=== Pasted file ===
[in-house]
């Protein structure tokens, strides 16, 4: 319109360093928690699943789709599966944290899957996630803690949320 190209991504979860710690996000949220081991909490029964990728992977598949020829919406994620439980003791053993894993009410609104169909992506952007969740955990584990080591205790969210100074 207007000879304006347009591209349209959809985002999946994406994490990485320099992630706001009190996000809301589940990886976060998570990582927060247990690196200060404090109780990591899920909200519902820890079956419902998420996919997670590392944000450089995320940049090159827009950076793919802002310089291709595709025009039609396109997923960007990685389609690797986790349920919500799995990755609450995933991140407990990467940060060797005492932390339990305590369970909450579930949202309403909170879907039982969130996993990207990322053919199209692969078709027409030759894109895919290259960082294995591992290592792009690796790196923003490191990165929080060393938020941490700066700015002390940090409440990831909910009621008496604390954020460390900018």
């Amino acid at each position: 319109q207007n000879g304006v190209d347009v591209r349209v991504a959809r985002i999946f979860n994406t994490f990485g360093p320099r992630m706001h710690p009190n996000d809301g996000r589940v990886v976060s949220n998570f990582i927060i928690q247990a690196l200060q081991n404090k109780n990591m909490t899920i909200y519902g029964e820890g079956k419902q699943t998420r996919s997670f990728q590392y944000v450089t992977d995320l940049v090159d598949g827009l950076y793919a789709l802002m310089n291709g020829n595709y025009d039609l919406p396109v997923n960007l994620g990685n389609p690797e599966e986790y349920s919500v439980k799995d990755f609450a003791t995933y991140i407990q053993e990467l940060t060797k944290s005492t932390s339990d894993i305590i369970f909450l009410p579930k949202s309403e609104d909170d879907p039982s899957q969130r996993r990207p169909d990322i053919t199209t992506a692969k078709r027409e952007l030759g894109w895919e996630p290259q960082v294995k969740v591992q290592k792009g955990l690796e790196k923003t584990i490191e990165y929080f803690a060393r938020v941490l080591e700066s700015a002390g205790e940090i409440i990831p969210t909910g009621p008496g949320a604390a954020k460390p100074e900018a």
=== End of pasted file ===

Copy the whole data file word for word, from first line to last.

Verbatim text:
[in-house]
């Protein structure tokens, strides 16, 4: 319109360093928690699943789709599966944290899957996630803690949320 190209991504979860710690996000949220081991909490029964990728992977598949020829919406994620439980003791053993894993009410609104169909992506952007969740955990584990080591205790969210100074 207007000879304006347009591209349209959809985002999946994406994490990485320099992630706001009190996000809301589940990886976060998570990582927060247990690196200060404090109780990591899920909200519902820890079956419902998420996919997670590392944000450089995320940049090159827009950076793919802002310089291709595709025009039609396109997923960007990685389609690797986790349920919500799995990755609450995933991140407990990467940060060797005492932390339990305590369970909450579930949202309403909170879907039982969130996993990207990322053919199209692969078709027409030759894109895919290259960082294995591992290592792009690796790196923003490191990165929080060393938020941490700066700015002390940090409440990831909910009621008496604390954020460390900018």
């Amino acid at each position: 319109q207007n000879g304006v190209d347009v591209r349209v991504a959809r985002i999946f979860n994406t994490f990485g360093p320099r992630m706001h710690p009190n996000d809301g996000r589940v990886v976060s949220n998570f990582i927060i928690q247990a690196l200060q081991n404090k109780n990591m909490t899920i909200y519902g029964e820890g079956k419902q699943t998420r996919s997670f990728q590392y944000v450089t992977d995320l940049v090159d598949g827009l950076y793919a789709l802002m310089n291709g020829n595709y025009d039609l919406p396109v997923n960007l994620g990685n389609p690797e599966e986790y349920s919500v439980k799995d990755f609450a003791t995933y991140i407990q053993e990467l940060t060797k944290s005492t932390s339990d894993i305590i369970f909450l009410p579930k949202s309403e609104d909170d879907p039982s899957q969130r996993r990207p169909d990322i053919t199209t992506a692969k078709r027409e952007l030759g894109w895919e996630p290259q960082v294995k969740v591992q290592k792009g955990l690796e790196k923003t584990i490191e990165y929080f803690a060393r938020v941490l080591e700066s700015a002390g205790e940090i409440i990831p969210t909910g009621p008496g949320a604390a954020k460390p100074e900018a």